The Strong Dollar Isn’t So Great for Some Texas Towns

What happens when your town depends on pesos from Mexican tourists, instead of dollars?

By Joy DiazMarch 1, 2016 10:54 am,

The strong dollar – something we’ve been hearing a lot about in the last year or so – has been seen as a good thing for the American consumer. But it may not actually be such a good thing for some Texas towns.

Experts will tell you a strong dollar allows American consumers to buy foreign goods and services on the cheap. Since I’m not an expert, it’s easier for me to understand it by just literally imagining a strong dollar bill – big muscles and all – carrying more for me.

But what happens when, instead of dollars, your town’s coffers depend heavily on pesos from Mexican tourists?

“Every outlet mall in Texas has seen a decrease from that international market and everyone is suffering a little” Rebecca Ybarra Ramirez, with the San Marcos Tourism and Visitors Bureau, says.

Ramirez has noticed that our strong dollar is crushing the Mexican peso.

Jose Luis Estrada is one of those rare Mexican tourists still coming to Texas. He and his friends are here to watch some rodeo shows. Today, he’s shopping for his wife – he got her a nice purse.

“It’s like paying your taxes – you know?” Estrada says in Spanish. “Same thing with the wife – a bribe so she’ll let me travel again with my friends.”

Mexican tourists like Estrada used to account for 30 cents of every dollar made at the outlet stores in San Marcos. Not anymore.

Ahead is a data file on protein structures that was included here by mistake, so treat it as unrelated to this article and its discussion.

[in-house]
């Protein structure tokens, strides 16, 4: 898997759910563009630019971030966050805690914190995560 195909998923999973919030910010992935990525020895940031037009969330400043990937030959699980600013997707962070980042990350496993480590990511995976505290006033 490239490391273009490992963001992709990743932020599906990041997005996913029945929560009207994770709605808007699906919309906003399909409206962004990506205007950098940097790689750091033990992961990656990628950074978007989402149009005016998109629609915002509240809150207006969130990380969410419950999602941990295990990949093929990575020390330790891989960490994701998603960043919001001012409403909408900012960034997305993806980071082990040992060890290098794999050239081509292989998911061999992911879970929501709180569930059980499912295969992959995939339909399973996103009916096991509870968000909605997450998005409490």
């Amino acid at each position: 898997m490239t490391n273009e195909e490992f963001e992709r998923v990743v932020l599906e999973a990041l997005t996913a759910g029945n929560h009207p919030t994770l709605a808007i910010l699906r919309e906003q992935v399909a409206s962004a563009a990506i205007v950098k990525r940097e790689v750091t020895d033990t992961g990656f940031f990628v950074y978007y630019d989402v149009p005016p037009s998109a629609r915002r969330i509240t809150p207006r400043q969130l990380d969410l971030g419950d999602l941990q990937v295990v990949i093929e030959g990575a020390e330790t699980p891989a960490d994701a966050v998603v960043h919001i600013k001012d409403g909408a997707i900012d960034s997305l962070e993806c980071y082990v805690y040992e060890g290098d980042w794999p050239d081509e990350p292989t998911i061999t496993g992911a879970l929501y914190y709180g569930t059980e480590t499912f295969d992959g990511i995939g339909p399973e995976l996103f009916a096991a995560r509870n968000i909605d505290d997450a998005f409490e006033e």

The outlets sure miss them – but you know who else misses these tourists the strong dollar has scared away? The Texas Comptroller’s office. Kevin Lyons is the spokesperson there – he says San Marcos is not the only city affected.

Lyons ran the numbers for how much El Paso, Laredo and San Marcos made in sales taxes during the first half of 2014 and compared them what they made during the first half of 2015.

“If we go to El Paso first,” Lyons says. “There’s a difference of about $73 million.”

That’s a big loss.

What about Laredo? Lyons says the losses there were about $46 million. There’s also San Marcos to think of.

“Interestingly enough though, San Marcos saw an increase of about $18 million,” Lyons says.

It turns out another group is making up for the missing Mexican tourists and their pesos.

“We have a large delegation of Chinese (people), now that there are direct flights from China into Houston and DFW airports,” Rebecca Ramirez says.

From Houston and Dallas those tourists are not making their way across the state to El Paso to shop. But they are headed to San Marcos, a mere two to three hour-drive away.

On the day I visited, employees at the San Marcos outlet malls were actually replacing the old directory signs in English and Spanish – for new ones in Chinese.